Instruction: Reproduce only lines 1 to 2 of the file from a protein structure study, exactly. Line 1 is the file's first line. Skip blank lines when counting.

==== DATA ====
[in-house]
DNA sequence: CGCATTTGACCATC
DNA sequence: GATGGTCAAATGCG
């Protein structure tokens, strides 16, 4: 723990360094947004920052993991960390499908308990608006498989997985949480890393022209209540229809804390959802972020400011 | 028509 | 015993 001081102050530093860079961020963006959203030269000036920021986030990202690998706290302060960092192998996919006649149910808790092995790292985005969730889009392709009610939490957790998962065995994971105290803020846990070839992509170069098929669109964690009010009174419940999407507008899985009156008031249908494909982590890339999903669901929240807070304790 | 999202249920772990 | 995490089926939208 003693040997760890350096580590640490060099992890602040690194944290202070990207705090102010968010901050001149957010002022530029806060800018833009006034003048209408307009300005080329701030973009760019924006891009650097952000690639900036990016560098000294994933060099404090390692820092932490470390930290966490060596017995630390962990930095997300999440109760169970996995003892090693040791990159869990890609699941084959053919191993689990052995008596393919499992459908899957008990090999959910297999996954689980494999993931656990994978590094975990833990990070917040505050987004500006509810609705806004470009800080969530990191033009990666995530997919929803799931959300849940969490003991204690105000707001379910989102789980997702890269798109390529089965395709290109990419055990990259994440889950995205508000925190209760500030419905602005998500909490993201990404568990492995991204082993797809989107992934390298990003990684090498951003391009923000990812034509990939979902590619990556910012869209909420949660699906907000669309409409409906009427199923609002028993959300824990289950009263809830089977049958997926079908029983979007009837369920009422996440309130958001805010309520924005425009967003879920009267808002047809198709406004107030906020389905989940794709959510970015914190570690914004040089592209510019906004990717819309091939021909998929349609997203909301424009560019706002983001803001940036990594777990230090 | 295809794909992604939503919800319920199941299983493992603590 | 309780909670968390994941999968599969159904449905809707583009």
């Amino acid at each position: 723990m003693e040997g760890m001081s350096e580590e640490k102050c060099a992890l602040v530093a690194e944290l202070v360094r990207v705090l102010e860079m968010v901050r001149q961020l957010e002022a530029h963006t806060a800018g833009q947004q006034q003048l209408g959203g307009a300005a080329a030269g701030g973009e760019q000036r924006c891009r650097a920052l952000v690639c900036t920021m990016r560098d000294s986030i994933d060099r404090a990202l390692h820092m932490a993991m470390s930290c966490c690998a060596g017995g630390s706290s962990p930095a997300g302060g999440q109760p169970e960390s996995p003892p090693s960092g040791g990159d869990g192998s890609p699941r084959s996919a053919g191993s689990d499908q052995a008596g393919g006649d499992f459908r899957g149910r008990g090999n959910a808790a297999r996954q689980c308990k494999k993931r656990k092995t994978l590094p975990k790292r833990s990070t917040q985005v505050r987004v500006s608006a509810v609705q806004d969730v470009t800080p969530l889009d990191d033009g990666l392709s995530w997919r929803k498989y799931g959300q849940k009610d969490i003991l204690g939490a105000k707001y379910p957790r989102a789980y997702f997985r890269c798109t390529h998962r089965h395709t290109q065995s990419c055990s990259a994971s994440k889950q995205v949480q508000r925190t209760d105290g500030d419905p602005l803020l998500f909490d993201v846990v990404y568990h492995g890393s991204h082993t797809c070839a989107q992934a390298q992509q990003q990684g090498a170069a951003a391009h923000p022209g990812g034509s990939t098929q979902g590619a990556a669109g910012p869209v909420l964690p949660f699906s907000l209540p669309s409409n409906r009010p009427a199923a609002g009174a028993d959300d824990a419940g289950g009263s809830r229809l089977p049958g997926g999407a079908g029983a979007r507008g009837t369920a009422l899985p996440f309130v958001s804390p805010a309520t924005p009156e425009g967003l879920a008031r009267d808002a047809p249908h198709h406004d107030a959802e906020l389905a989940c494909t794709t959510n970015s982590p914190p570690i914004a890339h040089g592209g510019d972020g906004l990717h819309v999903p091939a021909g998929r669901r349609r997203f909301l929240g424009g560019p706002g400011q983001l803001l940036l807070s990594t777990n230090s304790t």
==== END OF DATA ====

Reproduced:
[in-house]
DNA sequence: CGCATTTGACCATC